New York University's independent student newspaper, established in 1973.

Washington Square News

New York University's independent student newspaper, established in 1973.

Washington Square News

New York University's independent student newspaper, established in 1973.

Washington Square News

Students wary of Hochul’s subway security plan

Gov. Kathy Hochul’s decision to deploy National Guard soldiers in the New York City transit system has been met with concerns from many riders, including NYU students.
Manasa Gudavalli
Private security guards stand at the emergency exit door of the West Fourth Street-Washington Square subway station. (Manasa Gudavalli for WSN)

New York Gov. Kathy Hochul’s recent decision to station hundreds of National Guard troops and police officers has stirred a debate over subway safety among New Yorkers, including NYU students who said they saw the move as unnecessary. The increase in law enforcement presence comes after a streak of violent subway crimes, and is intended to make riders feel safer.

Hochul announced on March 6 that the city would deploy around 750 national guard soldiers and 250 state and MTA police officers in the transit system as part of a five-point plan to address subway safety concerns. Hochul told The Washington Post that the added security is temporary, but declined to specify how long the system would be in use. 

The plan involves having National Guard soldiers and police perform bag searches, additional security cameras in every subway car, $20 million in funding for a mental health crisis program and a proposed bill allowing judges to ban convicted people from using transit services.

“It’s a bit ridiculous,” Tisch junior Santiago Ligorria said. “I just think it’s a waste of money.”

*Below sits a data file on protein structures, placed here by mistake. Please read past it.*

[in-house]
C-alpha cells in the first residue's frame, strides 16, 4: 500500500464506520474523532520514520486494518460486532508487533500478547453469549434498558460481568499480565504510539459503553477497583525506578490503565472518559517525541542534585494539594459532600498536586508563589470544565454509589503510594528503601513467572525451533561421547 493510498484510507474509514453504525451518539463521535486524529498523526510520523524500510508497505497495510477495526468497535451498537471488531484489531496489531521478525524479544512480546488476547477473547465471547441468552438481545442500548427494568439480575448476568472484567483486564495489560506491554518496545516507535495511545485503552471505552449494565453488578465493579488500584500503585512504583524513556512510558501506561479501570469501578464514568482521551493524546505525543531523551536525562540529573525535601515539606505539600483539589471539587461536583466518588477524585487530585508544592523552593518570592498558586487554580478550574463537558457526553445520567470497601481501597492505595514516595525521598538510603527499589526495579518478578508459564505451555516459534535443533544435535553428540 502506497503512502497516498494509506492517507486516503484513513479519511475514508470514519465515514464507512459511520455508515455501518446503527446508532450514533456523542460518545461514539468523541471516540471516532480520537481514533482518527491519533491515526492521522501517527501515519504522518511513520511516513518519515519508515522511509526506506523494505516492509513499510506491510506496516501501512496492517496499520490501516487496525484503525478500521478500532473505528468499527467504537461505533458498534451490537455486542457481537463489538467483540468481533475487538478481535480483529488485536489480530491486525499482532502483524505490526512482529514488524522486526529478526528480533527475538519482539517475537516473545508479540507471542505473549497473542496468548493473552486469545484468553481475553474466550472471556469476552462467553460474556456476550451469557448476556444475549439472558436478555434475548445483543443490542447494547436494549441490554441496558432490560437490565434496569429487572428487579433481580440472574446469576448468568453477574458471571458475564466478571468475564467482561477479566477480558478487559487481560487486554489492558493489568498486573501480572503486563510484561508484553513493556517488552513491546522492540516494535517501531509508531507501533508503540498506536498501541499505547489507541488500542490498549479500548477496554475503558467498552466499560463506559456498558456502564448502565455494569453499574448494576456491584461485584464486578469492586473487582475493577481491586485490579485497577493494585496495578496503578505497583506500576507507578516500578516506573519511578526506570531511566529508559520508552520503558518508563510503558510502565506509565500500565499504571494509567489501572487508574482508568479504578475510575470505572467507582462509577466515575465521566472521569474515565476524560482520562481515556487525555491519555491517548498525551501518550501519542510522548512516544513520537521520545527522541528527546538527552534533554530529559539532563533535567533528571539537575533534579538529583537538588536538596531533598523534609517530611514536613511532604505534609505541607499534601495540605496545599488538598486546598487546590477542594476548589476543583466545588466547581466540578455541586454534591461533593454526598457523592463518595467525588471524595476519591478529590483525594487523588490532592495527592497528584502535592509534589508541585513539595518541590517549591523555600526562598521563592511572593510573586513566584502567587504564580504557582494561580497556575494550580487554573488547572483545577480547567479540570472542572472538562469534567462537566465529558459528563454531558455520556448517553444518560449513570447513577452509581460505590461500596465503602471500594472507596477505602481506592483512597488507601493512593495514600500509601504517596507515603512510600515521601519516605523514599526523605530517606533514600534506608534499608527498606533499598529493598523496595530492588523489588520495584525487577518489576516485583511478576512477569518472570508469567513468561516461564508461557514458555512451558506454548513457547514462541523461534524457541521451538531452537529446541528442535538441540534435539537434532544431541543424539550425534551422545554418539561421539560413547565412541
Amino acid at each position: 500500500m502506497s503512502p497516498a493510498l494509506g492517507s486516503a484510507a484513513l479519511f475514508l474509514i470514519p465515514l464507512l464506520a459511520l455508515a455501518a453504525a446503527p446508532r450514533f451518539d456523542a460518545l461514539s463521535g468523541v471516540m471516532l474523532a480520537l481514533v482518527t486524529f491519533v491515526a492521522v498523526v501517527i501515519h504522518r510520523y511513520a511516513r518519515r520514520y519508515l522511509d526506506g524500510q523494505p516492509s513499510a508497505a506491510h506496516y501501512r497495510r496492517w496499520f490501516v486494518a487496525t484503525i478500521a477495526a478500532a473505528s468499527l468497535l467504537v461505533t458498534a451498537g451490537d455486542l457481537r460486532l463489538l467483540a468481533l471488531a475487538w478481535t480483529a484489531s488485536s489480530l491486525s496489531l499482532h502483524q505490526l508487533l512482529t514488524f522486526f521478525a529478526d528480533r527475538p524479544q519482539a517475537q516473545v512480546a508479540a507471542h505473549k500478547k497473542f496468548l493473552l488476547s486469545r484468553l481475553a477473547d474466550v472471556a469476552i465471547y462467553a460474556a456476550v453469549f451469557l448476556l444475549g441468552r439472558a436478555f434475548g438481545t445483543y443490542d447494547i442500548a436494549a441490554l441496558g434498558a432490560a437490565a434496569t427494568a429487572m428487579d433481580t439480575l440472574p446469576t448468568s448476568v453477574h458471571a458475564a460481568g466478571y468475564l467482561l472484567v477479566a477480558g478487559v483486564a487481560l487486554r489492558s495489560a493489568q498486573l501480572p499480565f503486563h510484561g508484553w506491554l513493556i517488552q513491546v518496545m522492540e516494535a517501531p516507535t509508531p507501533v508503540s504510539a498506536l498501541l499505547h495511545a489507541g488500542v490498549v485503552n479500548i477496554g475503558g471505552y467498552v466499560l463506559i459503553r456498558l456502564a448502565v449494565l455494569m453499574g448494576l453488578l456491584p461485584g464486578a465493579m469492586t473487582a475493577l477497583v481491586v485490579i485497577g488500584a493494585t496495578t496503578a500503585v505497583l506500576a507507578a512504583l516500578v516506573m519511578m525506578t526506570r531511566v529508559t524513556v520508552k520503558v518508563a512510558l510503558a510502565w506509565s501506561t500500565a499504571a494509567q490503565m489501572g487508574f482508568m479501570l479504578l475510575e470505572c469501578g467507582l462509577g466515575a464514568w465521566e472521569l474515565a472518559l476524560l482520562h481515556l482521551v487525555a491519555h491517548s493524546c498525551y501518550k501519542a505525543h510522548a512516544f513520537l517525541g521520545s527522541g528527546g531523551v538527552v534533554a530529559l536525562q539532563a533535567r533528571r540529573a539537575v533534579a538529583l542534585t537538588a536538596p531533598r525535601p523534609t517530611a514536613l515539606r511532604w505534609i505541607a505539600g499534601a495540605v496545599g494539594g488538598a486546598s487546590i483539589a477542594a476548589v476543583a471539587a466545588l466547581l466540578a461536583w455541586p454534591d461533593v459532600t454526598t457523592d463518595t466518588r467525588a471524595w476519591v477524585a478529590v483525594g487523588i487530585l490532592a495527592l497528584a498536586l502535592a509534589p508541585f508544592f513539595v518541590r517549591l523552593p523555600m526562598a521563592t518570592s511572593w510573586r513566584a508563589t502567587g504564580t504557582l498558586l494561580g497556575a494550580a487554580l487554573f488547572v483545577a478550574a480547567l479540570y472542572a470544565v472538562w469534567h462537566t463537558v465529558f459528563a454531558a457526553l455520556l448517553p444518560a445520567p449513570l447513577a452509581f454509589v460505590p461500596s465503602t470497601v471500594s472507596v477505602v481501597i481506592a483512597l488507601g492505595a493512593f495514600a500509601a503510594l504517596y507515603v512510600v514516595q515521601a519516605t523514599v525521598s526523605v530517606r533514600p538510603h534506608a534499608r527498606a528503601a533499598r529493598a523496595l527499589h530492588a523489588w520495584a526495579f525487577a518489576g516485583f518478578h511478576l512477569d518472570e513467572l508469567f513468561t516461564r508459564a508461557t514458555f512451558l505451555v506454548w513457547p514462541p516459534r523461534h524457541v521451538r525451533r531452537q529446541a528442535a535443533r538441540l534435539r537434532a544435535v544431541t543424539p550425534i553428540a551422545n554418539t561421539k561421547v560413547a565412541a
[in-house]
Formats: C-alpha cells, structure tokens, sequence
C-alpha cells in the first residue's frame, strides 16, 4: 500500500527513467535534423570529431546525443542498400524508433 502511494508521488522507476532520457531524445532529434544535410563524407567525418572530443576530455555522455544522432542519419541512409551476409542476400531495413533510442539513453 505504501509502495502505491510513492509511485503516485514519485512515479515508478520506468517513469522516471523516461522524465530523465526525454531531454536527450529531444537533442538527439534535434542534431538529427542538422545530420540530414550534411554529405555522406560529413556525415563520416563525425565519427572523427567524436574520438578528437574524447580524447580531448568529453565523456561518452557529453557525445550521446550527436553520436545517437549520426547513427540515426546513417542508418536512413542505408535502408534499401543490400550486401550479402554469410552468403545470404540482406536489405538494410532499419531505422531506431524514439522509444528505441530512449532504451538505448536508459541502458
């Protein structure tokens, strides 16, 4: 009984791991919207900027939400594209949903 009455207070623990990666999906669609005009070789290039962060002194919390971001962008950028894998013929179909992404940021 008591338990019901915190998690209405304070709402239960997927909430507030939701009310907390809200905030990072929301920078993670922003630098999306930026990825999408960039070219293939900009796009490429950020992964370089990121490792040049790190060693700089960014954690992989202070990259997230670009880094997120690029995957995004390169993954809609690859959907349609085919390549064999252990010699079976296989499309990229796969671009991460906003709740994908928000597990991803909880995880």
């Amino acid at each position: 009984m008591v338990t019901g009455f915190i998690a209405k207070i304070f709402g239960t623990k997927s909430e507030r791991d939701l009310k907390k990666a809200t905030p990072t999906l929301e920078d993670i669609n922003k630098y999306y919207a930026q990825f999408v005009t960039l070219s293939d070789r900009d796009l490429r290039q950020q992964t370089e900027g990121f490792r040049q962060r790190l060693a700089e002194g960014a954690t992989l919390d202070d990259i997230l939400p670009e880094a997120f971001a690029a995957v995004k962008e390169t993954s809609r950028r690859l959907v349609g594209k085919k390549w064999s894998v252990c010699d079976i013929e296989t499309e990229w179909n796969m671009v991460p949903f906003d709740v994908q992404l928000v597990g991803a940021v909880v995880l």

The change, which reminded many New Yorkers of soldiers being stationed in the public transit system after 9/11, has also been criticized by former members of law enforcement who said the National Guard is not well prepared to handle subway crime. Experts told Gothamist that soldiers are not well-versed in local laws or proper handcuffing methods, and that they may struggle to communicate with the New York City Police Department or MTA.

Hochul also said that riders have the right to refuse the bag searches, but that officers can ask them to leave the station. According to City Hall, police will send out 94 bag screening teams across 136 subway stations each week, but did not specify at which stations. 

Soon after soldiers were first deployed, Hochul banned the use of long guns — a type of firearm with a longer barrel often carried by National Guard soldiers. Officers may still be armed with assault weapons within the station, but will not display them at bag checkpoints.

Compared to the same time last year, transit crime is up 16.7%, with grand larceny being the most common subway crime in the last month. While total crime was higher in January compared to last year, the current number of reported crimes is lower than it was this time in 2023. 

“It’s sort of a nothingburger that it’s even being circulated,” CAS senior Seamus Porter said. “I don’t think it’s the right time to do this.”

The decision to deploy National Guard soldiers and police officers in the transit system is also intended to fight partisan narratives that Democrats are “soft on crime,” Hochul said in a recent interview with MSNBC. Mayor Eric Adams has taken a similar approach to Hochul regarding subway safety, having positioned 1,000 police officers at stations across the city in February. 

“I noticed police presence months ago, and I assumed it was around the time they bumped up the subway fare,” CAS senior Vaishali Shaw said. “So when I noticed more police officers, I thought, ‘Oh they’re stationing people here to catch fare evaders.’”

Contact Dharma Niles at [email protected].

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About the Contributors
Dharma Niles
Dharma Niles, Deputy News Editor
Dharma Niles is a first-year student currently studying journalism and politics at CAS, and has yet to choose between the six different minors she'd also like to pursue. You can generally find her playing NYT games, skittering around the city with a Celsius in hand or on Instagram @dharmaniles.
Manasa Gudavalli
Manasa Gudavalli, Editor-in-Chief
Manasa Gudavalli is a super senior studying a super strange combination of psychology, mathematics, journalism, and chemistry. When they are not editing the Washington Square News, they are probably reading Freud, watching college football, or developing film photos. You can find them on Instagram @manasa.gudavalli and

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